Painkillers, heroin, methamphetamines, cocaine, and fentanyl are sweeping the country. And addiction to them has produced an abundance of displaced children who, having lost their parents — whether physically or emotionally — to addiction and drug use or overdose, are now living with foster families or relatives. The U.S. Department of Health and Human Services’ most recent data, which was published in October 2017 for the 2016 fiscal year, reports that 437,000 minors entered the foster care system across the country. The reports show a steady yearly increase in cases since 2012, when 397,000 were reported.
There is little statistical data available and, likewise, little research done to determine the emotional impact the crisis has on children. But it is not hard to imagine the anxiety, fear, and trauma felt by a six-year-old who has to call 911 for an unconscious parent, or a seven-year-old left alone with younger siblings.
Abuse, neglect, and abandonment are among the most common reasons why minor children are removed from their homes by a child protection agency. When it has been determined by a court that a parent is unable to properly care for their child or children, then the minors are placed in a foster home, with an average stay of 17 months in the state of Indiana. Foster care is meant to be a temporary solution while the parents are rehabilitating or while the children in the adoption process.
The Indiana State Department of Health released a report in late 2017 showing the scope of the growing opioid crisis across the state. The data showed a 60 percent increase in nonfatal emergency room visits due to opioid overdoses between 2011 and 2015. At the same time, the agency reported 1,566 deaths in 2017, which is a 28 percent increase from 2016 — leading to the surge of children in the system.
The Indianapolis Star reported on the most recent data this past January, which stated that Indiana had more than 29,000 children in the child welfare system during the 2016 fiscal year: “Indiana has more children in its child welfare system than any surrounding state — including those with nearly twice Indiana’s overall population.”
These numbers illustrate a foster care system reaching maximum capacity, and, as an alternative, social services workers throughout the state and in Monroe County are seeing more and more children being cared for by family guardians.
Diane Walker is the executive director of District 10 Pro Bono Project, a volunteer-based agency that provides free legal services to people who otherwise lack the financial resources in Monroe and nine surrounding counties. She has been struck by the increasing number of legal guardianship cases that have piled up on her desk. Walker’s colleagues include judges, lawyers, professors, law students, and community members — and they all concur. “We all do a lot more kid guardianships these days,” says Walker, “because so many young adults of child-bearing years are doing drugs.”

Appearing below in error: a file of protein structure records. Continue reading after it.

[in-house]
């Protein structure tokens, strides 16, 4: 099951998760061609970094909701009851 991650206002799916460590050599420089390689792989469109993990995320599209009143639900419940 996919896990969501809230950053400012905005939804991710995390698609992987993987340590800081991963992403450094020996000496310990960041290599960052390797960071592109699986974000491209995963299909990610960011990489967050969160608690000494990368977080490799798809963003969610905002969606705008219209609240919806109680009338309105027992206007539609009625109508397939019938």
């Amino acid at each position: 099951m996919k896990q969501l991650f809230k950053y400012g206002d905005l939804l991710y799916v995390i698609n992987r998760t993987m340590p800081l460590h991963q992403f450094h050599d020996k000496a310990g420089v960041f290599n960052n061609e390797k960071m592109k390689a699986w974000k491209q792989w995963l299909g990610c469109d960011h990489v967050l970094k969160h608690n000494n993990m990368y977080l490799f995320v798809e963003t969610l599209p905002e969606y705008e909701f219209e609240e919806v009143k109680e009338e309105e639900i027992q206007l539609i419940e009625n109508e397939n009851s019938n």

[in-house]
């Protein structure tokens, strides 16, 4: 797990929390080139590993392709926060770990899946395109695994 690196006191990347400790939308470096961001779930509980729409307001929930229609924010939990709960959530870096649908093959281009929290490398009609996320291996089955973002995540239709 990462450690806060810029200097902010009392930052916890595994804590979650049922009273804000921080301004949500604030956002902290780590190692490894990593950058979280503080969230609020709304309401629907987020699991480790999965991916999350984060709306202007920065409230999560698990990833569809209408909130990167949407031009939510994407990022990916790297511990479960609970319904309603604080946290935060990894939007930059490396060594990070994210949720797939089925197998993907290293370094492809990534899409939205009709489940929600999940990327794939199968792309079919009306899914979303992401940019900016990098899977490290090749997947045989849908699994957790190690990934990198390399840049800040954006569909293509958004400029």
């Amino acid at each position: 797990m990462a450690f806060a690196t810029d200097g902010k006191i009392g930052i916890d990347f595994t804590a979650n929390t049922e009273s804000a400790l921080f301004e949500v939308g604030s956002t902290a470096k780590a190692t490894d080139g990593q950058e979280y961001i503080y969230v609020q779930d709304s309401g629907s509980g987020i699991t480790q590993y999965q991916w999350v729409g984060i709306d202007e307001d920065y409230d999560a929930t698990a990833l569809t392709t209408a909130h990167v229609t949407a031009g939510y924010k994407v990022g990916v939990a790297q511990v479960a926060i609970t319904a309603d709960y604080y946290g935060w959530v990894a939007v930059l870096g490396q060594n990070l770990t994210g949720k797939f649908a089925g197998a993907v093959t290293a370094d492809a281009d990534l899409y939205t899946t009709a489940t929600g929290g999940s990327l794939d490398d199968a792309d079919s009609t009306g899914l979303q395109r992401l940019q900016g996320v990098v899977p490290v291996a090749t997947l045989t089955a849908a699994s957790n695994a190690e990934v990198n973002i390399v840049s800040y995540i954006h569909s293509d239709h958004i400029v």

According to childwelfare.gov, a legal guardianship, also known as kinship guardianship, is a relationship between a child and an adult who is usually a relative or a close family friend. The guardian assumes the rights, care, and financial responsibilities of the parents who are no longer able to provide a safe and stable environment for the child or children. The legal guardianship is intended to be permanent and can provide a long-term family lifestyle for the child without fully terminating the parents’ parental rights.
“The guardianship cases we normally deal with,” says Walker, “are for people who get older and lose their mental faculties. At that time, a family member or close family friend will step in and handle their affairs. The paperwork is rigorous because you are saying that someone is not competent enough to handle their own money or choose their own doctors. We have the same paperwork for minors, and, since we only do agreed guardianships, there has to be consent from everybody closely related by blood or marriage, and there has to be an oath of acceptance by the person taking on the responsibility.”
Walker continues: “If a parent objects, the attorneys don’t want to take the case because the parent’s rights always trump the grandparent’s rights and it could be a long, drawn-out court battle and take a ton of time.” It is important to note that it is lawful for a family member to take on the responsibility of a child without applying for a legal guardianship. However, without it, a parent still has the final say in all decisions made for their child.
John is 14 years old and has found his mother stealing and using his ADHD medication on numerous occasions. He leaves home to go live with his aunt, and she applies to become his legal guardian. Her request is denied because John’s mother does not give her consent and, by DCS standards, John is in a safe home.
While anyone who works in child welfare would agree that the safety of children is their top priority, the topic of what is the best option for children is complicated even after they’ve been removed from danger. The best solution depends on the individual child and the family’s circumstances. But, most often, the children’s options are slim and their best chance for a secure life is to live with a family guardian or enter into child welfare, where the courts will decide whether they will be put into a foster home with the intent on eventual reunification with their parent or parents or for eventual adoption.